Cambodian Football - Rising..From the Ashes
By: jam Loving. Pictures by : Bobby Viceral. ( May, 2002 Volume 2 No.5 )

Cambodian football is rising from its war torn ashes with its National Football team under the leadership of Cambodian Football Federation president, Ravy Khek and German coach Joachim Fickert.
Due to many years of unrest in the country there was no organized soccer being played. The conflicts destroyed the records of the history of Cambodian football. All that can be pieced together at this time is from the memory of those who were there. Cambodia is remembered as being one of the strongest teams in the region during the 1950's and 60's, Ravy noted. When the Vietnam War spread to Cambodia, Ravy said football virtually disappeared. He pointed out that the team was competitive with Thailand, India and Burma who were then the best in the region. Fickert recalled that Cambodia had success in the 60's with wins over India, Japan and China.
After returning to Cambodia from France for the 1993 elections, the now 42 year-old Ravy began his quest to resurrect football in his war torn country. "There was no contact with the rest of the world," Ravy recalled of the time that the sport wasn't being played in his country. "We were not members of FIFA and the AFC. Once we became members, we received help," he said. It's been a rocky road in trying to restore the sport to its former prominence. The plan now is to get the team to be competitive on an international basis, which equates to training, money and experience. Ravy then organized a football league in 1994. A National team was assembled that went on to lose all of their 1995 SEA Games matches - giving up 32 goals and scoring zero. They then applied for the qualifying round of the World Cup for the first time ever in 1996. Per Ravy's request, the German Football Federation assigned Fickert in June of the same year to coach the Cambodian squad and to develop football in the country. It was his job to organize a competitive team and to find and train referees and some 400 coaches in nine provinces. Practice and playing facilities were scarce. There was no youth training program that Fickert could draw from to recruit for his squad. He had to start from scratch.

Fickert knew that he had to find young players with talent... the question was where do you find them? One resource was obtaining athletes from the military and police squads that already exist. He gradually replaced older players with a younger group who had enthusiasm and were willing to listen and learn the techniques of the game. With Fickert at the helm, the team then made a dramatic improvement finishing third in the 1997 Presidents Cup played in the Philippines. The squad continued their winning ways with a fifth place finish of the ten competitors in the 1997 SEA Games in Jakarta Indonesia. The program is to learn how to crawl, walk and then run to become competitive at the international level. To achieve that, they have to work with what little they have basically the bare necessities. The lack of money and sponsorship is holding the team back from improving and progressing. The team cannot prepare properly to compete in the upcoming Asian Games in August and the Tiger Cup in October. Through its GOAL-Program, FIFA pledged one million dollars over a four-year period to help develop football for the youths of Cambodia. Cambodia is currently a very young team with 5-6 players on their roster who still attend high school.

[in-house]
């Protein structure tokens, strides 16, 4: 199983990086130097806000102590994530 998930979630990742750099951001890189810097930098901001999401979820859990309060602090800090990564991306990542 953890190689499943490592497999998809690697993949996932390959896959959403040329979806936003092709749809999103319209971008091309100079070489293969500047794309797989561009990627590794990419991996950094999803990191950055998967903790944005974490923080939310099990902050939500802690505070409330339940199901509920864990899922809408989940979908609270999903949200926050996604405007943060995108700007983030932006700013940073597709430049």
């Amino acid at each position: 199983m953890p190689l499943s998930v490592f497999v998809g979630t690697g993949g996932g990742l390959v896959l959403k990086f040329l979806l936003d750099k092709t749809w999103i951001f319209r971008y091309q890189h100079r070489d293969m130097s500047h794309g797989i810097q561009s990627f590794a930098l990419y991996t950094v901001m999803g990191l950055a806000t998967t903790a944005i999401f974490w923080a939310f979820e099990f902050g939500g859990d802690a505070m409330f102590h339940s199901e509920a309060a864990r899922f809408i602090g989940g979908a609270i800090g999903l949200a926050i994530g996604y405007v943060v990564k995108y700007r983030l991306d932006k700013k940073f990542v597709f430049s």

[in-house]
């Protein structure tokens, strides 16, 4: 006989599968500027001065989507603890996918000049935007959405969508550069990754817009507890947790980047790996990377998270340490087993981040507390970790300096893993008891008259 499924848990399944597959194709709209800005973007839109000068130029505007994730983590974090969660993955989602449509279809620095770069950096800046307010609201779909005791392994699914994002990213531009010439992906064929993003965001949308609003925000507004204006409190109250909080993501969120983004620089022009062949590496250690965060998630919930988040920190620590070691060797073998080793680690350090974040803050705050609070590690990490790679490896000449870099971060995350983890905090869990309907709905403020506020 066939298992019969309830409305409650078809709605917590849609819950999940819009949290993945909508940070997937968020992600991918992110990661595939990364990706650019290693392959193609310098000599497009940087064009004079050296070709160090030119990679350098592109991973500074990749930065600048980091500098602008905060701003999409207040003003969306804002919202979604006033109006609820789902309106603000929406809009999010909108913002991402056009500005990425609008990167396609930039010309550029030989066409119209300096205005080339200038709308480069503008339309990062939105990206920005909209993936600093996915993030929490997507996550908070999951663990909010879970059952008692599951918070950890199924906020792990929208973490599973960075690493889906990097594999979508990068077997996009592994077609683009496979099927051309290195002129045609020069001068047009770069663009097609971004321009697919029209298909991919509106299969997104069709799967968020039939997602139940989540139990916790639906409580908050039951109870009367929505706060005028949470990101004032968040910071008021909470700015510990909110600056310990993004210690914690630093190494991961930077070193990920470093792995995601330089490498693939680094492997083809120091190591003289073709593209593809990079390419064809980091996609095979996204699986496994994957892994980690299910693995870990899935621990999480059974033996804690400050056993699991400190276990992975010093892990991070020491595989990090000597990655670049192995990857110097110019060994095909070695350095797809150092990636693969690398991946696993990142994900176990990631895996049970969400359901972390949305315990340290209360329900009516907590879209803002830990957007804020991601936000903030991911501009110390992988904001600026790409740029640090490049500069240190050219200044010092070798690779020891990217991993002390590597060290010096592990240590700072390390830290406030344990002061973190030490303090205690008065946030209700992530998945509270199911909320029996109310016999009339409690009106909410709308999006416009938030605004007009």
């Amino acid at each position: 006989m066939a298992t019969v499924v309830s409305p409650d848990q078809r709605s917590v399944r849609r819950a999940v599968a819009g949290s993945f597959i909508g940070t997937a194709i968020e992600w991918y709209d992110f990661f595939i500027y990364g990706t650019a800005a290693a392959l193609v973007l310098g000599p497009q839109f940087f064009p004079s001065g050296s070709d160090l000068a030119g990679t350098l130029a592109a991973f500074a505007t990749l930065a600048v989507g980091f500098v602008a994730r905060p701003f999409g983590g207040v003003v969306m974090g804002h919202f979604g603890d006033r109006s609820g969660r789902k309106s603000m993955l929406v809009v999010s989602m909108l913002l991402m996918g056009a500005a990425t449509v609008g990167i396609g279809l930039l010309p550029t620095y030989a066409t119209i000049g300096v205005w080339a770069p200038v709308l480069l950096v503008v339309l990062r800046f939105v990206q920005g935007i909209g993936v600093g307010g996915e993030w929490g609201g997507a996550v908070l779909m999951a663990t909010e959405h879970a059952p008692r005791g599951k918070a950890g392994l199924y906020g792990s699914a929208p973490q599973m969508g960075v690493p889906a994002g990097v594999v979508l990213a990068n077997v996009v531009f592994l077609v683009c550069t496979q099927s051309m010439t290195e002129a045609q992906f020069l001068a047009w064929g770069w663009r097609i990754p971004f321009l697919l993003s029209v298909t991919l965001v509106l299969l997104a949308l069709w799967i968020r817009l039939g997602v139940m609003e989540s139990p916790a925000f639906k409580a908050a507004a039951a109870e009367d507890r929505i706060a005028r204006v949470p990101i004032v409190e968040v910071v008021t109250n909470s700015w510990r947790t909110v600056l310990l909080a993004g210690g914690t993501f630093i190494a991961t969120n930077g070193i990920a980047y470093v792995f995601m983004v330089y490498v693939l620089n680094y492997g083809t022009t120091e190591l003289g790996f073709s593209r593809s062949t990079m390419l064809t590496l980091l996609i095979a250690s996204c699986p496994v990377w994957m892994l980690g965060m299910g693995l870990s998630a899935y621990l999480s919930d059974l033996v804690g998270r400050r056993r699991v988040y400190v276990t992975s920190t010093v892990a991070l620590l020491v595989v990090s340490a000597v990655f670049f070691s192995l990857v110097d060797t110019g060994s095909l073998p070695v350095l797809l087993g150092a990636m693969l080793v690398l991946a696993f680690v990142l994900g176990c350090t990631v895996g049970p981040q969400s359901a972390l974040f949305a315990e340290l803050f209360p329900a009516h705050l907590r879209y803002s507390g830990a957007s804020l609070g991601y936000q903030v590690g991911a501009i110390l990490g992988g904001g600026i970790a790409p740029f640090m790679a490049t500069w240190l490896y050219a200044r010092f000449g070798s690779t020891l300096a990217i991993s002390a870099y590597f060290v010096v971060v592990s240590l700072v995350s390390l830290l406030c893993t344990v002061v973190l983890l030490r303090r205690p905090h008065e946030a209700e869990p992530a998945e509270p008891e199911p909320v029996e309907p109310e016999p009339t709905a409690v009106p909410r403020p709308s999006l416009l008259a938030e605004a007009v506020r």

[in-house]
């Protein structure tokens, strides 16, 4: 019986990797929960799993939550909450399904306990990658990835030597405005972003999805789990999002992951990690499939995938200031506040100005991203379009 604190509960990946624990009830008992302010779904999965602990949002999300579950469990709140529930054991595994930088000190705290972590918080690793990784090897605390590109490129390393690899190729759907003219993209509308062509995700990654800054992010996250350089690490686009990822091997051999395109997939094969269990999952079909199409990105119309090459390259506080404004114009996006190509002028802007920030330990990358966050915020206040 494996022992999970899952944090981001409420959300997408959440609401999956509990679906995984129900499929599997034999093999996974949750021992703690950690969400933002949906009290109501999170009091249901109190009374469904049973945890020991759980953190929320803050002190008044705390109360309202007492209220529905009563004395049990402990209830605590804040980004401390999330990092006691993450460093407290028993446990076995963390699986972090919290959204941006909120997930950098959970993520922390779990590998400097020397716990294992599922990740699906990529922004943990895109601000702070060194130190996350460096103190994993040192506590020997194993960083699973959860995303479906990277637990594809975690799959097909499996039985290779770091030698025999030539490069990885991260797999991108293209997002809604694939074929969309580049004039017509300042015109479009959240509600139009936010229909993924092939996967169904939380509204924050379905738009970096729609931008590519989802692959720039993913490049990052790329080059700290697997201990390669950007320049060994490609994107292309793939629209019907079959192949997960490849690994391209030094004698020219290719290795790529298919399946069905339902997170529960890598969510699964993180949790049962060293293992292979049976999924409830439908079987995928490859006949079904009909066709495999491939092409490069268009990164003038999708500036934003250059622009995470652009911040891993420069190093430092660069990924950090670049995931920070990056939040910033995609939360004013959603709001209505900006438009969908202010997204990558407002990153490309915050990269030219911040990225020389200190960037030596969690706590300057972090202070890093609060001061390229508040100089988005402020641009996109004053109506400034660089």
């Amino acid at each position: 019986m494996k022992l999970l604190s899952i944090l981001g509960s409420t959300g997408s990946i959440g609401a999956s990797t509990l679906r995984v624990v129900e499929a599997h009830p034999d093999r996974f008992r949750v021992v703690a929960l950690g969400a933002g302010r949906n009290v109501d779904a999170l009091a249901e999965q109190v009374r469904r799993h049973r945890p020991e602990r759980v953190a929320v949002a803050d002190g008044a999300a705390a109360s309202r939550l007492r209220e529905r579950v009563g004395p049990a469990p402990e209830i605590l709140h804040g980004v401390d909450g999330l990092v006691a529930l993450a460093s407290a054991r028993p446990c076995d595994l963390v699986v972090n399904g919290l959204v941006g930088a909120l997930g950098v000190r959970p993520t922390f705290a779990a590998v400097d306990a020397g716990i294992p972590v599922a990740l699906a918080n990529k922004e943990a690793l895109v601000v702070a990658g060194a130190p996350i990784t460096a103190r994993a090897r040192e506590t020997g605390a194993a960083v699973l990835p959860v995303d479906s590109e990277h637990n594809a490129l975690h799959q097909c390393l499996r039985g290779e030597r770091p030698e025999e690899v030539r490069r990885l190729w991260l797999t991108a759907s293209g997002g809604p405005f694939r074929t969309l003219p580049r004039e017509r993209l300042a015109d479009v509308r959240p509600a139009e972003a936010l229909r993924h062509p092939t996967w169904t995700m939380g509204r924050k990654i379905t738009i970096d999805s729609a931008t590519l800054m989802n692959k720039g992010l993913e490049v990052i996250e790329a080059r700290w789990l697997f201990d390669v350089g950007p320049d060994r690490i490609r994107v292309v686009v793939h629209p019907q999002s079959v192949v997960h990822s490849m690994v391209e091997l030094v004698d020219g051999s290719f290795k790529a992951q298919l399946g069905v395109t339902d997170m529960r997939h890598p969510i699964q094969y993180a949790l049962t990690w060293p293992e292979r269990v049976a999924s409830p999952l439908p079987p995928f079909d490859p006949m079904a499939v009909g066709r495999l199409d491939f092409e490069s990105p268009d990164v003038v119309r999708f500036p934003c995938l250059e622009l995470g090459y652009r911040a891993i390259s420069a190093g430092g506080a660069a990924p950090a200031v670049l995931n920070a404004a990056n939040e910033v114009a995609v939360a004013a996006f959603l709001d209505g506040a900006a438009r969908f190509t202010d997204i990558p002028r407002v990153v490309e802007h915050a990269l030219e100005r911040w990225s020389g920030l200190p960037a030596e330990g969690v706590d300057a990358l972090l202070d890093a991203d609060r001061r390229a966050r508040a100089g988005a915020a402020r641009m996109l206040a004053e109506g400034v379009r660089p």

The 29-year-old Sochetra has returned to the squad and defender Pros Him, also 29-year-old, is practicing with the team and may also return. That will give the squad maturity and big game international playing experience. Their problem is after a lengthy time off the squad, they need to work themselves into playing shape. With all things considered for the team to improve and progress, it needs support and money. Money is needed to pay for the expenses to play friendly matches against top-notch competition for this Cambodian National team to rise from the ashes.